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This week you still have the chance to meet colleagues from HeiGIT team at CeBIT 2017 in Hannover.
We present Smart GeoServices for Smart Cities in Halle 7 at the Smart City Forum booth together with our colleagues from heidelberg mobil.

in case you are this week not at CeBIT in the north of Germany, but rather at FOSSGIS in the south, you have the chance meet us also there and listen to several presentations on OSM work at HeiGIT and GIScience HD by our team member Martin Raifer.
The main talk will be on OSM-History-Analysis based on Big-Data-Technology on 22.03. 15.00pm Room AM HS 10.
Further there will be some lightning talks (stepping in for other colleagues) on the following topics:

And in case you really can’t make it to Passau, just visit the Smart City Booth at CeBIT Hannover…

Fig: deepVGI Concept

Several urban studies have been increasingly relying on spatial data provided by Volunteered Geographic Information (VGI) sources. The matching of features across different VGI projects may serve to assess and improve the reliability and completeness of VGI data. In a recent study, we first provide a short discussion on the similarity measures often used for matching points-of-interests (POIs). This discussion leads to the argument that no single measure is completely effective when dealing with VGI data and that a reasonable aggregation of these measures is necessary. We then propose a matching strategy based on a graph whose nodes and edges represent the POIs and their possible matching pairs, respectively. Each edge has a ‘final weight’ that can be an aggregation of the different similarities or simply the value of one of them. The matching consists in extracting all possible subsets of edges from the graph in which no node occurs more than once. It than selects the subset with the highest sum of final weights. As a first evaluation of this strategy, we conducted an experiment with food-related POIs from OpenStreetMap and Foursquare. We tested different similarity measures and linear combinations of them as final weights from the graph edges. The results show that: (1) spatial and semantic similarities perform poorly, (2) string similarities are just above 90% accurate and (3) the highest matching accuracy was achieved when considering string and spatial similarities together.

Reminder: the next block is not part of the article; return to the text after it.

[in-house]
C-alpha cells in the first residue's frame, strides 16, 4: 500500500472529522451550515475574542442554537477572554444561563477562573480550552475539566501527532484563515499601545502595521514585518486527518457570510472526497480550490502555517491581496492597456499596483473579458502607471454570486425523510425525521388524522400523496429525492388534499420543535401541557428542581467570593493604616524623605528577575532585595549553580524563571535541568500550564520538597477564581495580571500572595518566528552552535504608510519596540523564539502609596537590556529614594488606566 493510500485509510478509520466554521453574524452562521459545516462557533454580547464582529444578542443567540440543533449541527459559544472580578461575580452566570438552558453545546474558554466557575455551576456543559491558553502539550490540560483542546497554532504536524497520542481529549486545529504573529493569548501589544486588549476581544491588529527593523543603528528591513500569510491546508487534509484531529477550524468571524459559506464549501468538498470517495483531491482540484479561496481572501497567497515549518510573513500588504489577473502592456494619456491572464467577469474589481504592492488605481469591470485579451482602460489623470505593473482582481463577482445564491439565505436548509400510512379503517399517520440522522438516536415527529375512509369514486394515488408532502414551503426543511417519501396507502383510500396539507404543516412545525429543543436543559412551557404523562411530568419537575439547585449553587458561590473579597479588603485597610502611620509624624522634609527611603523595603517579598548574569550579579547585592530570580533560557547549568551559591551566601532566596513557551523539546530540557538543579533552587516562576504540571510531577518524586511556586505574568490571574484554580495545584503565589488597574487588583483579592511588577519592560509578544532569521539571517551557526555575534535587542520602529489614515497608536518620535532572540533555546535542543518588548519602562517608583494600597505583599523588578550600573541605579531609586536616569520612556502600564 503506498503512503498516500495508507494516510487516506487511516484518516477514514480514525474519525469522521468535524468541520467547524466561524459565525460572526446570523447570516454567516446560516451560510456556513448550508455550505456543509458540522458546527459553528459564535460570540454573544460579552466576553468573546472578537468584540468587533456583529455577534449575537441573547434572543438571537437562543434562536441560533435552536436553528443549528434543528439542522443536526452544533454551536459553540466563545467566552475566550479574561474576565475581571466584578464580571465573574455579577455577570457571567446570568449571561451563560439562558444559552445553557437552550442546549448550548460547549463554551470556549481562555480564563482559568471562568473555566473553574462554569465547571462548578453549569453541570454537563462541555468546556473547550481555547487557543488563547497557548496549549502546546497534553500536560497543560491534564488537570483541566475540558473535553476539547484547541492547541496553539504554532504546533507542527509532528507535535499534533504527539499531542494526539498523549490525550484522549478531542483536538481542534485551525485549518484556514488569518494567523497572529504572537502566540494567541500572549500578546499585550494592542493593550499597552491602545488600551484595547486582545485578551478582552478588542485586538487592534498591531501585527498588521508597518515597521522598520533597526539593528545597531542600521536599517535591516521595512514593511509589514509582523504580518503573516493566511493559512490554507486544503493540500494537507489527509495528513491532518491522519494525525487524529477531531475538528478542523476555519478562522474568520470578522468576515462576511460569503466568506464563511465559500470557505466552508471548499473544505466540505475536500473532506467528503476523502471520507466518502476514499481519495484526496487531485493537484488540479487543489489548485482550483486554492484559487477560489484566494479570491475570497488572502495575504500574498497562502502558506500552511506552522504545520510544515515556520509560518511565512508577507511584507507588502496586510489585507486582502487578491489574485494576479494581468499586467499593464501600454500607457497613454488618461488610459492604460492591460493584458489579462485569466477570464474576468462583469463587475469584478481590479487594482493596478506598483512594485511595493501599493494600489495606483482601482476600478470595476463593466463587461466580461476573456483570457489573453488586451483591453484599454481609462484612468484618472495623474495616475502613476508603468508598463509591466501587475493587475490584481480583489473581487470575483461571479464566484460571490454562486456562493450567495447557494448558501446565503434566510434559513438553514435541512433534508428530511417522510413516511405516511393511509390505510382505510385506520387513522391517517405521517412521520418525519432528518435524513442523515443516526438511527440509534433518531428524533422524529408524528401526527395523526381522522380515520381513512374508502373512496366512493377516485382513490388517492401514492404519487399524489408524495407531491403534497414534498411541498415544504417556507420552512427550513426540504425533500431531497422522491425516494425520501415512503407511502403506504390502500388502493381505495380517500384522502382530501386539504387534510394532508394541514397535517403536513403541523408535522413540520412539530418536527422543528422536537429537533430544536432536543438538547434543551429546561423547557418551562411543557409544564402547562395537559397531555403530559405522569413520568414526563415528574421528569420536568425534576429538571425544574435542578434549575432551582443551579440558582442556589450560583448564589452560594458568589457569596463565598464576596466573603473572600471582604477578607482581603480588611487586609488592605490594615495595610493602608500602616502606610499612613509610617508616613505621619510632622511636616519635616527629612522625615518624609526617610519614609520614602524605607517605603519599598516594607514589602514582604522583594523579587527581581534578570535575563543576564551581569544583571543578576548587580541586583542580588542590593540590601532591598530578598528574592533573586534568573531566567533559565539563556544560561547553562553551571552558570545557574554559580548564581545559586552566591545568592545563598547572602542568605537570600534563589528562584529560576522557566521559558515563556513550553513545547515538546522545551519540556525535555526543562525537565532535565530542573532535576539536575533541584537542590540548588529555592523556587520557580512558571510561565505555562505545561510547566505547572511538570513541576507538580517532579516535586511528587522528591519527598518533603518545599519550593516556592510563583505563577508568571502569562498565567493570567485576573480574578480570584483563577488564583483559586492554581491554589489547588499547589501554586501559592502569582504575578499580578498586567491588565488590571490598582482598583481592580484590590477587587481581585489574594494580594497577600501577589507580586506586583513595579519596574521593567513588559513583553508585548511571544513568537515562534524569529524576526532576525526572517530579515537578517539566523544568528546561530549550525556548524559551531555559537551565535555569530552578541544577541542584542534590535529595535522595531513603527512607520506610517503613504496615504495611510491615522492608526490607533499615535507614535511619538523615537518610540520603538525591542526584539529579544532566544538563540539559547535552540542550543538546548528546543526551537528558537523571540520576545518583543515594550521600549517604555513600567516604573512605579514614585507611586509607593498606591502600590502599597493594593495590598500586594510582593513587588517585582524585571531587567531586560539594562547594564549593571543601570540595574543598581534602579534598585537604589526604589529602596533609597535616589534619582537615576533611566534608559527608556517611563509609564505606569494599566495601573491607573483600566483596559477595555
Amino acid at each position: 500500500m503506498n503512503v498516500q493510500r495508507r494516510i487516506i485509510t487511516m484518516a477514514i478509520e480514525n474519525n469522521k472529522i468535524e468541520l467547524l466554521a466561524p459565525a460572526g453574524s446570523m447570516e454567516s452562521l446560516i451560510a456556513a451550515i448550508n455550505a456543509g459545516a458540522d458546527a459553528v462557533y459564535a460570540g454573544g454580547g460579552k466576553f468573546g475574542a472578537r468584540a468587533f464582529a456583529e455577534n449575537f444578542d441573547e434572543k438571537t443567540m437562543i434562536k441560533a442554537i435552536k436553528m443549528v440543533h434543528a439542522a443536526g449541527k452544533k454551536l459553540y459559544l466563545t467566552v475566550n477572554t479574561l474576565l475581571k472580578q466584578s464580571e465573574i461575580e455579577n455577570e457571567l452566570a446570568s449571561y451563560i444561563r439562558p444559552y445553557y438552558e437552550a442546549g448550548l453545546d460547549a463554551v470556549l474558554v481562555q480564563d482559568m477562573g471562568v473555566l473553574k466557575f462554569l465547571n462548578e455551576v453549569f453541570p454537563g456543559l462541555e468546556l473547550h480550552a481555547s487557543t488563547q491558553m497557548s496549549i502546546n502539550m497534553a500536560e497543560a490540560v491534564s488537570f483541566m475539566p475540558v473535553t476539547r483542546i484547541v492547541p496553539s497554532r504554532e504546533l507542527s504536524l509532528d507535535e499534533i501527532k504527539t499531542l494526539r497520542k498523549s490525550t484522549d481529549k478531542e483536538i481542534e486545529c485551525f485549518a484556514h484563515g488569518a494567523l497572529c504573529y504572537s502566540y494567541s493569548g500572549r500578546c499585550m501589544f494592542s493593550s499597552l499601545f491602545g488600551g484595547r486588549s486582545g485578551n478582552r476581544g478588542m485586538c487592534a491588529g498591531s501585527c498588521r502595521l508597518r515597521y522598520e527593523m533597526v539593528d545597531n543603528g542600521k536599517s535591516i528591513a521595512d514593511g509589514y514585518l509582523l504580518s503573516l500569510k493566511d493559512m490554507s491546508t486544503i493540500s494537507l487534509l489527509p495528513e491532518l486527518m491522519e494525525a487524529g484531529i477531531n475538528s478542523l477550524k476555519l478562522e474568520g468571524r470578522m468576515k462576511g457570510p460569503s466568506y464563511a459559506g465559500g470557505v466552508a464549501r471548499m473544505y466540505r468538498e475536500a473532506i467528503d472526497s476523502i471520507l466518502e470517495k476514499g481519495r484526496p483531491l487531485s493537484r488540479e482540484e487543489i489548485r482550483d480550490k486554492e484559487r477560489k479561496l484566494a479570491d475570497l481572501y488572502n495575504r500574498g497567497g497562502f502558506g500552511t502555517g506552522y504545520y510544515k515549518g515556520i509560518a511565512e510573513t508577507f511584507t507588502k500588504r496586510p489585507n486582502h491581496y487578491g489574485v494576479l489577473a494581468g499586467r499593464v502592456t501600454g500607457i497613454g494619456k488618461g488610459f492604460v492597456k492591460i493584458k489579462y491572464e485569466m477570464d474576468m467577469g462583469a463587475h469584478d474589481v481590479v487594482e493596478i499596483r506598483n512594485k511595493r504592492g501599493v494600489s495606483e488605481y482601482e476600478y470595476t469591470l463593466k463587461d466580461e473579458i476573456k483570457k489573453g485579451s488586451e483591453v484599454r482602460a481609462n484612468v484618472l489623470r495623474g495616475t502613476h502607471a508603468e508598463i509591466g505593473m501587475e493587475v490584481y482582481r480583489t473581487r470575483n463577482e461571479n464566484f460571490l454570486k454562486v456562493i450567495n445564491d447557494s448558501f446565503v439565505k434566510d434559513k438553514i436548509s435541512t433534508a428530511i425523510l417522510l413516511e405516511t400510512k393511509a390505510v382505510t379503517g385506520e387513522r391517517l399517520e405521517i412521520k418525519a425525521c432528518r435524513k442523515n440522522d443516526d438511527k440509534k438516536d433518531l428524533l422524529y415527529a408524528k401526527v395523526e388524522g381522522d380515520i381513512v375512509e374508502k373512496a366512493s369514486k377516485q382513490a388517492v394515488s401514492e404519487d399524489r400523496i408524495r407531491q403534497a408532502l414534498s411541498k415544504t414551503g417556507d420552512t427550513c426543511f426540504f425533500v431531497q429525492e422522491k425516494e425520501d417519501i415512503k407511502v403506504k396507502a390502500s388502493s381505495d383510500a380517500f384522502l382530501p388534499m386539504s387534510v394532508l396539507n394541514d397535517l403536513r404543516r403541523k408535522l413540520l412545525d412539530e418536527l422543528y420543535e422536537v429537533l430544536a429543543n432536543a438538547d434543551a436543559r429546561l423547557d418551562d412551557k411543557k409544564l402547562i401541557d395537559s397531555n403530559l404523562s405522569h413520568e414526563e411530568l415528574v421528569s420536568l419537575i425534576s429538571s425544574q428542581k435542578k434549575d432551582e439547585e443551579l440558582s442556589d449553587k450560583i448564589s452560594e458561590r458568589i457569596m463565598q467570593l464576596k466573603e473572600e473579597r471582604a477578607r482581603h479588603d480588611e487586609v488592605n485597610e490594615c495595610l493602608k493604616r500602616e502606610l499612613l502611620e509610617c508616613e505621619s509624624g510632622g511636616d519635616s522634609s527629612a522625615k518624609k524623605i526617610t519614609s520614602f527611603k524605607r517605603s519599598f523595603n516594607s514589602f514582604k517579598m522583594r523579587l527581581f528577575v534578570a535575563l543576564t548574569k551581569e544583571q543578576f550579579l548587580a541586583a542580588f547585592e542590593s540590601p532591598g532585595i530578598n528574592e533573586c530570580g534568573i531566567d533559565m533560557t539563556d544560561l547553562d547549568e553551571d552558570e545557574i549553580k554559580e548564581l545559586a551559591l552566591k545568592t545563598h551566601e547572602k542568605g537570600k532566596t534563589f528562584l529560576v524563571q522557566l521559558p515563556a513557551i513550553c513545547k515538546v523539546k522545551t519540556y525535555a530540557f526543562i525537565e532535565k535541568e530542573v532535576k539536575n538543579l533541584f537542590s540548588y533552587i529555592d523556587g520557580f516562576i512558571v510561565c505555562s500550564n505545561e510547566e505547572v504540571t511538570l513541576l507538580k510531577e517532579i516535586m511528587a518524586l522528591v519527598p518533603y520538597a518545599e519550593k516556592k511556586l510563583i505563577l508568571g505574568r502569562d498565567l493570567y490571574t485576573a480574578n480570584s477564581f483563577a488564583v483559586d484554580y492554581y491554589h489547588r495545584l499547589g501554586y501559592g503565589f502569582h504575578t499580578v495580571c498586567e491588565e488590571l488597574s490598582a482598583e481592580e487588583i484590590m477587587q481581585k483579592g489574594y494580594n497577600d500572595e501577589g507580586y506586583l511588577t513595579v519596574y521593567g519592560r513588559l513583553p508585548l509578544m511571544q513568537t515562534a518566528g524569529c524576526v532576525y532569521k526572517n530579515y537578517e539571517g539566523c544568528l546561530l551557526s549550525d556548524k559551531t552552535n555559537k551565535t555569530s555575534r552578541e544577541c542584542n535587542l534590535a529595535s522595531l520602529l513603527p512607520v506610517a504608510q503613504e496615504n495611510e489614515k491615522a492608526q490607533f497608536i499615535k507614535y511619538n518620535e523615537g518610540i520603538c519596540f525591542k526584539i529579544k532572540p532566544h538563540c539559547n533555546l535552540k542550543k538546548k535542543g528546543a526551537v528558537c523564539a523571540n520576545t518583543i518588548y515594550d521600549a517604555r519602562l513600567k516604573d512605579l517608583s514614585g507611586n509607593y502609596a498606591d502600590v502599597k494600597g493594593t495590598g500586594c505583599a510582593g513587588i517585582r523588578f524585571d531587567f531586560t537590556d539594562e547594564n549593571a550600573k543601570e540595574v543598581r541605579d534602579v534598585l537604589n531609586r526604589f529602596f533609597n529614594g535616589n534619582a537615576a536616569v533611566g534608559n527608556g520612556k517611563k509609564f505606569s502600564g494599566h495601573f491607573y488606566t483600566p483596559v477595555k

More details and results will be given in the paper accepted for the AGILE 2017 conference in Wageningen.

Novack, T., Peters R. and A. Zipf (2017 accepted): A graph-based strategy for matching points-of-interests from different VGI sources. AGILE 2017, International Conference on Geographic Information Science. May 9-12. Wageningen, NL.

DFG Project http://www.geog.uni-heidelberg.de/gis/dfg_en.html

How can we combine technology and digitalisation with doing good? That is the main focus for the 2017 Impact Night series organized by and at the Impact Hub Bergen. Last evenings Impact Night was about Tech for Change and disaster response. Therefore the Impact Hub team invited Per Aarvik, President of the StandbyTaskForce, Sam Applebee, the founder of Super Global, and Melanie Eckle of our HeiGIT disaster mapping and management team to share their experiences and to discuss how to use technology and digitalisation, like crowdsourcing and mapping, as useful tools to improve humanitarian response during natural disasters and other crises.